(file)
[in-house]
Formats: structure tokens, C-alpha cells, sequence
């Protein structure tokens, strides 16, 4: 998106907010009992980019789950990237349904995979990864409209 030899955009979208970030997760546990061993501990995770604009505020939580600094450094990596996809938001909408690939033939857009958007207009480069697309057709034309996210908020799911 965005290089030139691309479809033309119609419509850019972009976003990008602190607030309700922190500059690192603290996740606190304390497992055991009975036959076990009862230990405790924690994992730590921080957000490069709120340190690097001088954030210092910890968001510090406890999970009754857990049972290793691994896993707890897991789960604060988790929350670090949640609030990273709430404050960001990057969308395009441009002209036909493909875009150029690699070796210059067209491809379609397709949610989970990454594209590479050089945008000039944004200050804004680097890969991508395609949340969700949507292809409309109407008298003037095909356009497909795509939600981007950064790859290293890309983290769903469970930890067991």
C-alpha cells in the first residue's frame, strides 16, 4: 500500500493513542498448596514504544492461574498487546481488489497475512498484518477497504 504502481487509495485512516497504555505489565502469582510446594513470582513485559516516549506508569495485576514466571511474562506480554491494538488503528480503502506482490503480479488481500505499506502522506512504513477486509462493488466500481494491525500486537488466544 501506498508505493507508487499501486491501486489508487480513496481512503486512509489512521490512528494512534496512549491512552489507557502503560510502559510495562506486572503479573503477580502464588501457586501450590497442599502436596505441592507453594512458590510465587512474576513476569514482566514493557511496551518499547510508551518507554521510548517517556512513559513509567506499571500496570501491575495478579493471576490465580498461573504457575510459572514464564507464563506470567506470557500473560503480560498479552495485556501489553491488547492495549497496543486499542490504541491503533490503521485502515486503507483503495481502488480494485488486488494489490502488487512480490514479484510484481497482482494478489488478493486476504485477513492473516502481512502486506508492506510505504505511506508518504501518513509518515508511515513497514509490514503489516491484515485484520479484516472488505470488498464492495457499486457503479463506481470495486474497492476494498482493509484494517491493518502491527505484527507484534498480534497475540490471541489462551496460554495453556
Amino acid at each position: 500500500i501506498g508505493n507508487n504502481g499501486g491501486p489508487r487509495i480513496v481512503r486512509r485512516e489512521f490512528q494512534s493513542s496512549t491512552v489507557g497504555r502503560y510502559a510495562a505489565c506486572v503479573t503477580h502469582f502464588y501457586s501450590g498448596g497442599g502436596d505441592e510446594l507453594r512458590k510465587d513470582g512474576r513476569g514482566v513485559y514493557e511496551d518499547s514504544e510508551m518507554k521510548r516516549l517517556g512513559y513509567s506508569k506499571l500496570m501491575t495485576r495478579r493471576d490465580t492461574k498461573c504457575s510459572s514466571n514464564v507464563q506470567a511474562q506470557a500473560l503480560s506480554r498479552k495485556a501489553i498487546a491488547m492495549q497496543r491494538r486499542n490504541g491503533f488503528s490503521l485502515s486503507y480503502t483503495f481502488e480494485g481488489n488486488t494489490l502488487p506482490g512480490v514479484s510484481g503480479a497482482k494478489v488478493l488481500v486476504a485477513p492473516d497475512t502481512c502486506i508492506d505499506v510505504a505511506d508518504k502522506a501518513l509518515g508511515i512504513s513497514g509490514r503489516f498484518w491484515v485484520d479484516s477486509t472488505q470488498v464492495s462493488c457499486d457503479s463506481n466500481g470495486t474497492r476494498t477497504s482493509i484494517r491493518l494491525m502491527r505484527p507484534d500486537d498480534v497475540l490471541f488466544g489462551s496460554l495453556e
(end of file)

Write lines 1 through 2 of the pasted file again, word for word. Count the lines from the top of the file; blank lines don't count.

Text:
[in-house]
Formats: structure tokens, C-alpha cells, sequence